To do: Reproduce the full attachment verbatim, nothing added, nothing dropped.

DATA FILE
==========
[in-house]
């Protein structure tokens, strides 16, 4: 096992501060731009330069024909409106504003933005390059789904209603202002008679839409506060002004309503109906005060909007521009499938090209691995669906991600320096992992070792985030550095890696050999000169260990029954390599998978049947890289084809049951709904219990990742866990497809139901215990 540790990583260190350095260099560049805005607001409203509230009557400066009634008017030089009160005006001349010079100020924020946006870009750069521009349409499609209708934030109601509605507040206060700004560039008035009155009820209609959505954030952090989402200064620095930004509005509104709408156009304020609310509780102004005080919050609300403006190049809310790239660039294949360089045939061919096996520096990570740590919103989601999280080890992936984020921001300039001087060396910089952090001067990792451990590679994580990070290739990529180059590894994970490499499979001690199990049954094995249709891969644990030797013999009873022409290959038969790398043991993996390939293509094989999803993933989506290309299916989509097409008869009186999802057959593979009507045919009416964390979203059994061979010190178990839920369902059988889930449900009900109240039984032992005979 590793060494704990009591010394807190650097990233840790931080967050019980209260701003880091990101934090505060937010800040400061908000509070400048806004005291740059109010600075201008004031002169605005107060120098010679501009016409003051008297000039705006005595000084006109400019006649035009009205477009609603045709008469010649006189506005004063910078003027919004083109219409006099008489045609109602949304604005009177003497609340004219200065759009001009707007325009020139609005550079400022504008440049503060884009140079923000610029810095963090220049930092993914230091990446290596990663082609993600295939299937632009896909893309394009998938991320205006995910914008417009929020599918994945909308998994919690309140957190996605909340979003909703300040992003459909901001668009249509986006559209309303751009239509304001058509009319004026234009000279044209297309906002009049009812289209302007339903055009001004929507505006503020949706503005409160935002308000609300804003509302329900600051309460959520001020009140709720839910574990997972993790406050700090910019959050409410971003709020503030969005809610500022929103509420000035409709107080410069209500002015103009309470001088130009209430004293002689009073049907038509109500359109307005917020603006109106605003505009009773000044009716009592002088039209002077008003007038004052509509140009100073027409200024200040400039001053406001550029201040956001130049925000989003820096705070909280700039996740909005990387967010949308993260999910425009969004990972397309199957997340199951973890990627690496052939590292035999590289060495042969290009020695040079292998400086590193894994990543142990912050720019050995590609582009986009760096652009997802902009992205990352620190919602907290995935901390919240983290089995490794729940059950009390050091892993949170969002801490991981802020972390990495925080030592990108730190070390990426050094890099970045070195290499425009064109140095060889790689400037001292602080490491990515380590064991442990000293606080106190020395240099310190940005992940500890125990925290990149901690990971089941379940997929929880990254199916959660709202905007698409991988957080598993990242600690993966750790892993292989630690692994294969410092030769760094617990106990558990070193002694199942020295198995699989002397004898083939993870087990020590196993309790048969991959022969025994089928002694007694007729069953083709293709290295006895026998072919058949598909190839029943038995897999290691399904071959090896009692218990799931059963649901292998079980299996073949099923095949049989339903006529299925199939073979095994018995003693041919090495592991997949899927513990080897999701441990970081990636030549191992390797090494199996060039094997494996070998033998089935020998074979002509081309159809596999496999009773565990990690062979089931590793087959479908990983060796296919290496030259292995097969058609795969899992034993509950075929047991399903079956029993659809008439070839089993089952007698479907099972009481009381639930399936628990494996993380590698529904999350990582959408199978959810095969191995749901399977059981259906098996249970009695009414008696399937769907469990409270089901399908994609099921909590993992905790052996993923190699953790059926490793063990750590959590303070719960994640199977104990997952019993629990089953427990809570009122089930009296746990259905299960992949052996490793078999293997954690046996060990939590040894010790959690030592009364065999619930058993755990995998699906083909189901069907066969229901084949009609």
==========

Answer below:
[in-house]
């Protein structure tokens, strides 16, 4: 096992501060731009330069024909409106504003933005390059789904209603202002008679839409506060002004309503109906005060909007521009499938090209691995669906991600320096992992070792985030550095890696050999000169260990029954390599998978049947890289084809049951709904219990990742866990497809139901215990 540790990583260190350095260099560049805005607001409203509230009557400066009634008017030089009160005006001349010079100020924020946006870009750069521009349409499609209708934030109601509605507040206060700004560039008035009155009820209609959505954030952090989402200064620095930004509005509104709408156009304020609310509780102004005080919050609300403006190049809310790239660039294949360089045939061919096996520096990570740590919103989601999280080890992936984020921001300039001087060396910089952090001067990792451990590679994580990070290739990529180059590894994970490499499979001690199990049954094995249709891969644990030797013999009873022409290959038969790398043991993996390939293509094989999803993933989506290309299916989509097409008869009186999802057959593979009507045919009416964390979203059994061979010190178990839920369902059988889930449900009900109240039984032992005979 590793060494704990009591010394807190650097990233840790931080967050019980209260701003880091990101934090505060937010800040400061908000509070400048806004005291740059109010600075201008004031002169605005107060120098010679501009016409003051008297000039705006005595000084006109400019006649035009009205477009609603045709008469010649006189506005004063910078003027919004083109219409006099008489045609109602949304604005009177003497609340004219200065759009001009707007325009020139609005550079400022504008440049503060884009140079923000610029810095963090220049930092993914230091990446290596990663082609993600295939299937632009896909893309394009998938991320205006995910914008417009929020599918994945909308998994919690309140957190996605909340979003909703300040992003459909901001668009249509986006559209309303751009239509304001058509009319004026234009000279044209297309906002009049009812289209302007339903055009001004929507505006503020949706503005409160935002308000609300804003509302329900600051309460959520001020009140709720839910574990997972993790406050700090910019959050409410971003709020503030969005809610500022929103509420000035409709107080410069209500002015103009309470001088130009209430004293002689009073049907038509109500359109307005917020603006109106605003505009009773000044009716009592002088039209002077008003007038004052509509140009100073027409200024200040400039001053406001550029201040956001130049925000989003820096705070909280700039996740909005990387967010949308993260999910425009969004990972397309199957997340199951973890990627690496052939590292035999590289060495042969290009020695040079292998400086590193894994990543142990912050720019050995590609582009986009760096652009997802902009992205990352620190919602907290995935901390919240983290089995490794729940059950009390050091892993949170969002801490991981802020972390990495925080030592990108730190070390990426050094890099970045070195290499425009064109140095060889790689400037001292602080490491990515380590064991442990000293606080106190020395240099310190940005992940500890125990925290990149901690990971089941379940997929929880990254199916959660709202905007698409991988957080598993990242600690993966750790892993292989630690692994294969410092030769760094617990106990558990070193002694199942020295198995699989002397004898083939993870087990020590196993309790048969991959022969025994089928002694007694007729069953083709293709290295006895026998072919058949598909190839029943038995897999290691399904071959090896009692218990799931059963649901292998079980299996073949099923095949049989339903006529299925199939073979095994018995003693041919090495592991997949899927513990080897999701441990970081990636030549191992390797090494199996060039094997494996070998033998089935020998074979002509081309159809596999496999009773565990990690062979089931590793087959479908990983060796296919290496030259292995097969058609795969899992034993509950075929047991399903079956029993659809008439070839089993089952007698479907099972009481009381639930399936628990494996993380590698529904999350990582959408199978959810095969191995749901399977059981259906098996249970009695009414008696399937769907469990409270089901399908994609099921909590993992905790052996993923190699953790059926490793063990750590959590303070719960994640199977104990997952019993629990089953427990809570009122089930009296746990259905299960992949052996490793078999293997954690046996060990939590040894010790959690030592009364065999619930058993755990995998699906083909189901069907066969229901084949009609």